Are you craving more counter space? Need more room to put away items you don’t want to look at all the time?
  • What type of furnishings do you want in your space?
    Four chairs for a circle conversation area? Or a large sectional for everyone to relax and watch TV?
  • Is your primary traffic flow blocked or open?
    This is imperative when designing a space plan.

Before you start to go crazy with ideas, it is important to write down the measurements of your room.  And carry them with you when shopping or consulting with contractors!

Also include how high your ceilings are. This will eliminate a multitude of mistakes because it tells you how much space you have to work with.

You know the saying… Size matters. 

Key Pro Tip: Form follows function.  In other words, your design should work for you based on how you live in your space.

Study the Room’s Architecture and Establish a Focal Point

Your space will fall into one of these 5 categories: L-Shape, Square, Rectangle, Bowling Alley, Odd Angled

 Now determine the wall and ceiling elevation:

Have you identified the shape of your room? GREAT!

Now look around the room to see if there are any built-in architectural features. If you have an odd wall angle or perhaps a corner fireplace, I suggest you play off (match) that architectural angle with your furniture grouping. By selecting the main architectural feature you are creating the focal point for your room.

The focal point is the feature that is most predominant in your space. What draws your attention the most? Is it a fireplace, or a large picture window, or maybe you have built-in shelving or a grand staircase. For some of you the television or entertainment center can be the focal point. Your main furniture grouping will always be located around your focal point. 

If no focal point comes to your attention, don’t worry we will create one very soon!

Floor Plan (Traffic Flow)

Look at your space and notice where the room openings or doors are. How do you get from point A to point B. This is called establishing a traffic pattern. 

We want to avoid placing any furniture in the way of our traffic pattern, as it would be like parking a car at the main entrance to a parking lot. It would be very difficult to get in with something large blocking your way! 

Identify what paths you would like to keep clear as it will help us in our next step; furniture placement!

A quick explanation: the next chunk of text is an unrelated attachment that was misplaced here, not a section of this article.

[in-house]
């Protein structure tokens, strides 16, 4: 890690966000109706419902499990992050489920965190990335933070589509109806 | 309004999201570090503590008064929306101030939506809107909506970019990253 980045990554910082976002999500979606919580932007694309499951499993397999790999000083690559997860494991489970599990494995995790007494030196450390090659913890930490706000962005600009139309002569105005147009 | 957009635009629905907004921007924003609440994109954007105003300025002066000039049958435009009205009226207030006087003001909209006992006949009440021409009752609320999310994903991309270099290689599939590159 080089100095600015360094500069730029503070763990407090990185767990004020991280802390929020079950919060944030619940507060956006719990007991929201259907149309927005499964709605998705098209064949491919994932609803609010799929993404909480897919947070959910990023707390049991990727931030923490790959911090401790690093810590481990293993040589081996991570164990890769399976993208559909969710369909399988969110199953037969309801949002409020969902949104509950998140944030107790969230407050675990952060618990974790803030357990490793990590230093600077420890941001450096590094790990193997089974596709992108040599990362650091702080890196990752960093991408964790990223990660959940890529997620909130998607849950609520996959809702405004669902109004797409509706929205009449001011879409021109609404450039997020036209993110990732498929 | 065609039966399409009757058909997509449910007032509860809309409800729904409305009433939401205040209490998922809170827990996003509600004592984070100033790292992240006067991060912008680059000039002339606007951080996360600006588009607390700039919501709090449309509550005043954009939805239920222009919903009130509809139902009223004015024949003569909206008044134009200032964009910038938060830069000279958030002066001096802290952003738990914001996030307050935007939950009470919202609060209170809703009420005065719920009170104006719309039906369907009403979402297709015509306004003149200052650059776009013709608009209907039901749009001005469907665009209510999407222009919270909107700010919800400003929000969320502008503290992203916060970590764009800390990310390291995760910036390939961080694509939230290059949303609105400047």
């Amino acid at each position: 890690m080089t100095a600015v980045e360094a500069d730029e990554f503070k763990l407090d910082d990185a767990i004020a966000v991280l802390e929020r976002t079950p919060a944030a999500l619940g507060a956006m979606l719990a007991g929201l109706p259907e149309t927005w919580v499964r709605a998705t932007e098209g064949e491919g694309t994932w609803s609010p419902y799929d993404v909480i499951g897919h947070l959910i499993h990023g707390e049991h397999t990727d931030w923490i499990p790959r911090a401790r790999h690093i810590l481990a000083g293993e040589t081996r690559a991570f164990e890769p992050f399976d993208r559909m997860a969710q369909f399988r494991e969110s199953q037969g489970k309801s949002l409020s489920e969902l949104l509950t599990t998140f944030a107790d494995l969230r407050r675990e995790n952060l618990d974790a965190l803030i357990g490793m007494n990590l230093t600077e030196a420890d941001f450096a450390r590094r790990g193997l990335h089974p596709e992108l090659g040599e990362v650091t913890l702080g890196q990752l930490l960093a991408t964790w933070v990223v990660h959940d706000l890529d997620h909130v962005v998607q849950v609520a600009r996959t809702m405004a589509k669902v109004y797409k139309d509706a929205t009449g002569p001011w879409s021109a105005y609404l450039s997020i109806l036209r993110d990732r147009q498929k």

Our eye is naturally attracted to balance and harmony. 

A peek at Mother Nature provides a perfect example for this sense of well-being. Your first step before placing any furniture in your space is to compare the size of your furniture with the overall square footage of the room. 

We want the room to feel “just right”. If the sofa is too big, it will over power the room, too small and it almost disappears in the space. 

Creating a floor plan first helps you visualize how the furniture will look in proportion to the scale of the room. If your proportions are correct, all your pieces will work, and since your space works, you can enjoy re-arranging your furniture many times over.

One of the best tips I can share with you when decorating a living room space is to start with the largest piece of furniture and work around it. 

And, keep your room measurements with you at all times so when shopping you will know if the piece is going to fit in the space!

Figuring out the furniture placement is sometimes a puzzling and stressful job for some people. 

One of the easiest things you can do is get a roll of blue painters tape and place it on the floor using the dimensions of the piece you want to use in the designated area. You will know right away if it’s too big or too small and also, how much space you have left for other furniture. 

Once you know the general space layout you can feel confident about making that high ticket purchase.

Creating your dazzling space is like building upon several layers. 

You will start with your foundation piece and design a conversation area around it. Some of the usual combinations include:

  • A sofa and two chairs
  • A sectional with one chair
  • Two sofas facing each other

Space Plan (What Goes Where)

There are several ways to create the primary conversation area in your room. If you have a sofa, try placing it directly opposite the fireplace, or if you have 2 sofas, try placing them facing each other, on either side of the fireplace. Was your fireplace on an angle? Then your sofa should be on an angle too. Reference the shape of your room again, so when you place that first piece of furniture you are complimenting both your focal point and the architectural shape of your room. 

In square shaped rooms and bowling alley (long and skinny) rooms angling the furniture is more visually interesting. In a rectangular room, create two different seating areas, one larger than the other. That way you are using the entire space. In an L-Shape room you will usually have a dining area in the smaller space, and a conversation setting in the larger space. In all cases, avoid placing furniture against the walls when possible.

Helpful tips when placing the sofa: